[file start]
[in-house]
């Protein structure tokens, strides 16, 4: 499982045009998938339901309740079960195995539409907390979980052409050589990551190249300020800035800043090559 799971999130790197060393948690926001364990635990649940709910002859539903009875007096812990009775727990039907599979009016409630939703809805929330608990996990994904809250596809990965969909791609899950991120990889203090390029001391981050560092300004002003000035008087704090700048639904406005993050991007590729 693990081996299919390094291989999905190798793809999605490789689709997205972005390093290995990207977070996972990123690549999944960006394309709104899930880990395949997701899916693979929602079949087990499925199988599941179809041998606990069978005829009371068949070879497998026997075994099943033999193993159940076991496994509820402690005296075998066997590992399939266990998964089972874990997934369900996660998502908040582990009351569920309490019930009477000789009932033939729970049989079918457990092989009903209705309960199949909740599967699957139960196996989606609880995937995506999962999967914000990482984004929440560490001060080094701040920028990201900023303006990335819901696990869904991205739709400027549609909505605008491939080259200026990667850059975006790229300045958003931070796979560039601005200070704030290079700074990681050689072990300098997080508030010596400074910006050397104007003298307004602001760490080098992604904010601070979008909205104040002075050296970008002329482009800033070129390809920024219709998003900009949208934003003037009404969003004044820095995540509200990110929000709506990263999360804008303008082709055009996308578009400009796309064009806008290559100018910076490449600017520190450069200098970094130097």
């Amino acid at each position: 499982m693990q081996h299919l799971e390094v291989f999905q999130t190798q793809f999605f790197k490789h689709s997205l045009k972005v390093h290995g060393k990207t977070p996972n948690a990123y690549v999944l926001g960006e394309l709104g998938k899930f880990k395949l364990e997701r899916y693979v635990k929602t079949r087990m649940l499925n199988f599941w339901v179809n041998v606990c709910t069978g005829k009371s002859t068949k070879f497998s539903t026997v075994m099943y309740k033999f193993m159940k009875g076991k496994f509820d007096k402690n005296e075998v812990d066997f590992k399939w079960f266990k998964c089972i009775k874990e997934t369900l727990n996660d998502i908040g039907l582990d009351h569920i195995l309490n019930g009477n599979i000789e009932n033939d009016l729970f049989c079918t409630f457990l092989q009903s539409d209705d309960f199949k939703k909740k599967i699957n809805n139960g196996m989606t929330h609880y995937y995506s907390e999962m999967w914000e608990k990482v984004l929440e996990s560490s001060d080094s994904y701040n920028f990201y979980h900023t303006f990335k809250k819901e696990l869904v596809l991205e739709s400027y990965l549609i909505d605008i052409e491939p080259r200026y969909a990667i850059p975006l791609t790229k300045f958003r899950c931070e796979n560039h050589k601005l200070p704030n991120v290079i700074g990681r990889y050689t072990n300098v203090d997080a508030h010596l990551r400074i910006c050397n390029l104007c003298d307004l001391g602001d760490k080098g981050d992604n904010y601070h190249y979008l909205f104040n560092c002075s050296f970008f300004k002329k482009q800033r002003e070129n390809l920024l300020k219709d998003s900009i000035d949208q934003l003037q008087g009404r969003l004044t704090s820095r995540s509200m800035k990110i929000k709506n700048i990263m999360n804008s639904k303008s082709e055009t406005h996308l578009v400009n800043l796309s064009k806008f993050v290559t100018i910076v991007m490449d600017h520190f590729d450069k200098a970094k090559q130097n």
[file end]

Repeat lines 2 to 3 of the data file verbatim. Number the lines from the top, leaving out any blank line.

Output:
């Protein structure tokens, strides 16, 4: 499982045009998938339901309740079960195995539409907390979980052409050589990551190249300020800035800043090559 799971999130790197060393948690926001364990635990649940709910002859539903009875007096812990009775727990039907599979009016409630939703809805929330608990996990994904809250596809990965969909791609899950991120990889203090390029001391981050560092300004002003000035008087704090700048639904406005993050991007590729 693990081996299919390094291989999905190798793809999605490789689709997205972005390093290995990207977070996972990123690549999944960006394309709104899930880990395949997701899916693979929602079949087990499925199988599941179809041998606990069978005829009371068949070879497998026997075994099943033999193993159940076991496994509820402690005296075998066997590992399939266990998964089972874990997934369900996660998502908040582990009351569920309490019930009477000789009932033939729970049989079918457990092989009903209705309960199949909740599967699957139960196996989606609880995937995506999962999967914000990482984004929440560490001060080094701040920028990201900023303006990335819901696990869904991205739709400027549609909505605008491939080259200026990667850059975006790229300045958003931070796979560039601005200070704030290079700074990681050689072990300098997080508030010596400074910006050397104007003298307004602001760490080098992604904010601070979008909205104040002075050296970008002329482009800033070129390809920024219709998003900009949208934003003037009404969003004044820095995540509200990110929000709506990263999360804008303008082709055009996308578009400009796309064009806008290559100018910076490449600017520190450069200098970094130097």
């Amino acid at each position: 499982m693990q081996h299919l799971e390094v291989f999905q999130t190798q793809f999605f790197k490789h689709s997205l045009k972005v390093h290995g060393k990207t977070p996972n948690a990123y690549v999944l926001g960006e394309l709104g998938k899930f880990k395949l364990e997701r899916y693979v635990k929602t079949r087990m649940l499925n199988f599941w339901v179809n041998v606990c709910t069978g005829k009371s002859t068949k070879f497998s539903t026997v075994m099943y309740k033999f193993m159940k009875g076991k496994f509820d007096k402690n005296e075998v812990d066997f590992k399939w079960f266990k998964c089972i009775k874990e997934t369900l727990n996660d998502i908040g039907l582990d009351h569920i195995l309490n019930g009477n599979i000789e009932n033939d009016l729970f049989c079918t409630f457990l092989q009903s539409d209705d309960f199949k939703k909740k599967i699957n809805n139960g196996m989606t929330h609880y995937y995506s907390e999962m999967w914000e608990k990482v984004l929440e996990s560490s001060d080094s994904y701040n920028f990201y979980h900023t303006f990335k809250k819901e696990l869904v596809l991205e739709s400027y990965l549609i909505d605008i052409e491939p080259r200026y969909a990667i850059p975006l791609t790229k300045f958003r899950c931070e796979n560039h050589k601005l200070p704030n991120v290079i700074g990681r990889y050689t072990n300098v203090d997080a508030h010596l990551r400074i910006c050397n390029l104007c003298d307004l001391g602001d760490k080098g981050d992604n904010y601070h190249y979008l909205f104040n560092c002075s050296f970008f300004k002329k482009q800033r002003e070129n390809l920024l300020k219709d998003s900009i000035d949208q934003l003037q008087g009404r969003l004044t704090s820095r995540s509200m800035k990110i929000k709506n700048i990263m999360n804008s639904k303008s082709e055009t406005h996308l578009v400009n800043l796309s064009k806008f993050v290559t100018i910076v991007m490449d600017h520190f590729d450069k200098a970094k090559q130097n």